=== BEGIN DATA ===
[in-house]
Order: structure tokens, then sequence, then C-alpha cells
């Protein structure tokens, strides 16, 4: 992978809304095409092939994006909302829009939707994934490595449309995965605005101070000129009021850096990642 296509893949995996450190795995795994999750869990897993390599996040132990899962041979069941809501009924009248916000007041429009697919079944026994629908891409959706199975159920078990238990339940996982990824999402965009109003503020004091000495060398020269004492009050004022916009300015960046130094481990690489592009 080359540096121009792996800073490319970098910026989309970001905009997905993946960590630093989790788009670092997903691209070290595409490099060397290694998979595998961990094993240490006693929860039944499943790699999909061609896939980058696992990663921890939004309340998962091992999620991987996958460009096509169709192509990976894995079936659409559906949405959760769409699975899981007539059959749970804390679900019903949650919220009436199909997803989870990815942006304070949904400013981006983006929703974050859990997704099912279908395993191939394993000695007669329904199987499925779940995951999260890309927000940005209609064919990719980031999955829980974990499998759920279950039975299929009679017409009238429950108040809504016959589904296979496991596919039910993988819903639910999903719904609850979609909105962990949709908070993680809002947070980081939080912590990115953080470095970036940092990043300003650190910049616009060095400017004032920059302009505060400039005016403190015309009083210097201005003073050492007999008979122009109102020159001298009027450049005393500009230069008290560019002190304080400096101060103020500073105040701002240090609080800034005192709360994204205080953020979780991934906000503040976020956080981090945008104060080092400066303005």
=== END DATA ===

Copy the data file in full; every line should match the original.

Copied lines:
[in-house]
Order: structure tokens, then sequence, then C-alpha cells
């Protein structure tokens, strides 16, 4: 992978809304095409092939994006909302829009939707994934490595449309995965605005101070000129009021850096990642 296509893949995996450190795995795994999750869990897993390599996040132990899962041979069941809501009924009248916000007041429009697919079944026994629908891409959706199975159920078990238990339940996982990824999402965009109003503020004091000495060398020269004492009050004022916009300015960046130094481990690489592009 080359540096121009792996800073490319970098910026989309970001905009997905993946960590630093989790788009670092997903691209070290595409490099060397290694998979595998961990094993240490006693929860039944499943790699999909061609896939980058696992990663921890939004309340998962091992999620991987996958460009096509169709192509990976894995079936659409559906949405959760769409699975899981007539059959749970804390679900019903949650919220009436199909997803989870990815942006304070949904400013981006983006929703974050859990997704099912279908395993191939394993000695007669329904199987499925779940995951999260890309927000940005209609064919990719980031999955829980974990499998759920279950039975299929009679017409009238429950108040809504016959589904296979496991596919039910993988819903639910999903719904609850979609909105962990949709908070993680809002947070980081939080912590990115953080470095970036940092990043300003650190910049616009060095400017004032920059302009505060400039005016403190015309009083210097201005003073050492007999008979122009109102020159001298009027450049005393500009230069008290560019002190304080400096101060103020500073105040701002240090609080800034005192709360994204205080953020979780991934906000503040976020956080981090945008104060080092400066303005």